Thank you for endorsing Pussy Mode (TM). Some of us appreciate anything that enables us to play all those cool horror games (or mildly-scary action games) that sound so fun, but that we wuss-out on when faced with their gameplay.

You know how you usually pay for a movie and can safely assume you'll be allowed to see the whole thing? Well, I'd like more of such guarantees for video-games.

snave:
I think survival horror could be done incredibly effectively in a co-op game. Note that I'm not saying an entire co-op game with a survival horror focus would work. Rather, I believe a single stage, much like Ravenholm in Half Life 2, or that ice bit with the skulls and the shrieky things in Yahtzee's Poacher, could be quite effective and memorable. The trick would be to not bend the formula.

Imagine this:
1. The game offers fantastic in-built VOIP features as well as smooth textual chat to dissuade use of external communications such as Skype. There would be in-built support for the volume of players to rise and fall based on distance between you.
2. At some point in the game, the players are isolated. Lights go off, horror tropes are intentionally cheesy to encourage players to start taking the piss.
3. The players are silently split apart before dim lights return.
4. Now, in addition to the volume fade relative to distance, communicating players will experience large chunks of text in textual chat getting replaced by dots and both dropouts and pitch distortions in VOIP, the severity of each again varying as a function of distance between players. You begin placed barely within audible range of one another.
5. Shadows dart down corridors. You ask over VOIP if thats your friend. The moment the response comes, huge chunks of it drop out making it impossible to understand. One player is given a jump scare. Yes, jump scares are cheap, but the goal of this isn't to spook the player who receives the jump scare itself but rather to spook the other player via his/her friend's reactions.
6. Further jump scares are all non-scripted, and based around genuinely being surprised by a stealthy enemy AI.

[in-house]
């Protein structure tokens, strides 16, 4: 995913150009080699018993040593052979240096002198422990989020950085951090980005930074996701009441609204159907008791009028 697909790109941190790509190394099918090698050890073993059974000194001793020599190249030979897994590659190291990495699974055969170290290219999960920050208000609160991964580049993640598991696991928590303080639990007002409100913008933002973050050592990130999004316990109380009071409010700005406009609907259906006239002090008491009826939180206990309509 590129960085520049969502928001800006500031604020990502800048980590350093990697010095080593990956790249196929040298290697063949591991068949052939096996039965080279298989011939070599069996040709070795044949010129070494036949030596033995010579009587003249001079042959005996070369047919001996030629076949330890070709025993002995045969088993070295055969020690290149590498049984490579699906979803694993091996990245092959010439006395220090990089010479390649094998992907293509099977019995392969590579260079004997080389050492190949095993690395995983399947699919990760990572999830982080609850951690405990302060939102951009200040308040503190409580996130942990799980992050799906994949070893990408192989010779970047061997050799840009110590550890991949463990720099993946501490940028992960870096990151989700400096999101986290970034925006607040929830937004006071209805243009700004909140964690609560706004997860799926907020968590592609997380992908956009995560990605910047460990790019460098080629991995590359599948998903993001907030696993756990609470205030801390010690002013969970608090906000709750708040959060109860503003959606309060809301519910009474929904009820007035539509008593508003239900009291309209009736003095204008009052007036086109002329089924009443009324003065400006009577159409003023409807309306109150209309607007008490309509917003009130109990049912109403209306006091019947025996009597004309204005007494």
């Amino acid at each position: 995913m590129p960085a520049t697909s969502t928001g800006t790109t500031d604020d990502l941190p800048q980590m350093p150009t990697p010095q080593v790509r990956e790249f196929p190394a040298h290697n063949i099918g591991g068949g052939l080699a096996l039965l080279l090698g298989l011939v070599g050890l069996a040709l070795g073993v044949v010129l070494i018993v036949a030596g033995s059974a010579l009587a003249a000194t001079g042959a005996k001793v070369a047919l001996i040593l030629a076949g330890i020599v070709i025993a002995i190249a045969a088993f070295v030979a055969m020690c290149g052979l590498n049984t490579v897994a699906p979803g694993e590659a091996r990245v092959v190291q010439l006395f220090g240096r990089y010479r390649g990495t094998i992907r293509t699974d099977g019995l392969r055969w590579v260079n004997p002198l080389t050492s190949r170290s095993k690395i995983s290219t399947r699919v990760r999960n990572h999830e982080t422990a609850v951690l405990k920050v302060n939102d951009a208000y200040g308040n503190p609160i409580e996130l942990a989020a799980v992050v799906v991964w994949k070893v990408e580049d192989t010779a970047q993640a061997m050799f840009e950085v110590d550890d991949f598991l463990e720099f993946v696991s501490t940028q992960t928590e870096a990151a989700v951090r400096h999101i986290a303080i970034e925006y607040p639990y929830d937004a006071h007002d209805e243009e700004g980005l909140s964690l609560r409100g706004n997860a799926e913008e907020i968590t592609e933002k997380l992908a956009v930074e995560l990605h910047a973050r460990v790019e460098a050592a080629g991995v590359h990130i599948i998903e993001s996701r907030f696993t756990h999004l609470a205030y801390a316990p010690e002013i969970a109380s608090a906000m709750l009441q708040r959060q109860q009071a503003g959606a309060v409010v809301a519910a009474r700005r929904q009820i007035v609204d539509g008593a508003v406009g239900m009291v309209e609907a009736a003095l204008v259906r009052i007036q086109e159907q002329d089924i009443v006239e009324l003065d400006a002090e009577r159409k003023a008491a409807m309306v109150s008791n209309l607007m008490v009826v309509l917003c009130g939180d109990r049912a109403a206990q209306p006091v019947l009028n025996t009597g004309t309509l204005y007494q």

7. The stage is designed so that players get closer and further from one another a few times, even seeing eahc other across a gap or window at one point.
8. When the survival horror stage finally ends, all the communications distortions naturally taper off in the same way they did as the players' locations converged during the segment. Due to this, both players are left uncertain for some time whether the survival horror section is entirely over. VOIP and textual glitches will also periodically return during the following stage to further encourage uncertainty and residual tension.

I could see this being awesome, especially with a doom 3 or dead space-ish feel to it. Knowing when to split players up is an art form that doesn't seem to have been explored very much historically.

The Heik:
I'm quoting all three of you because I feel that you all need to be reminded of what co-op does to games. You see, horror is about making a person feel weak. They do this by using disturbing and uncomfortable events and themes, by taking away our means to combat them, and/or isolating us from any form of help or relief (among other things).

Co-op skull-fucks those concepts because human by their nature are social creatures. The more of us there are, the stronger we are because we can now communicate and co-ordinate to combat obstacles that arise, whether by physically lending a hand or by simple emotional support.

The basic human nature also include egoism and greed. Exploited correctly, your ally may becomes your worst enemy. See WarZ and DayZ players behavior, yes they are games, but that's what we are still talking about. For a movie, see The Mist. An ally may also become an handicap which you'll have to defend so you are not left alone and weak. Some people who are more 'cooperative' and 'trustworthy' may not experience the horror like solo players, but there's plenty of way to exploit COOP in horror (I'm not saying to make a MMO, that actually skull-fuck ANY 'You are the hero who's gonna save us all!' game).

The Heik:
So when you add another player into a horror game, you remove those fear inducing aspects because there is someone else out there who is experiencing those same things, who can help you through them, and who can empathize with your feelings and support your psyche through the event.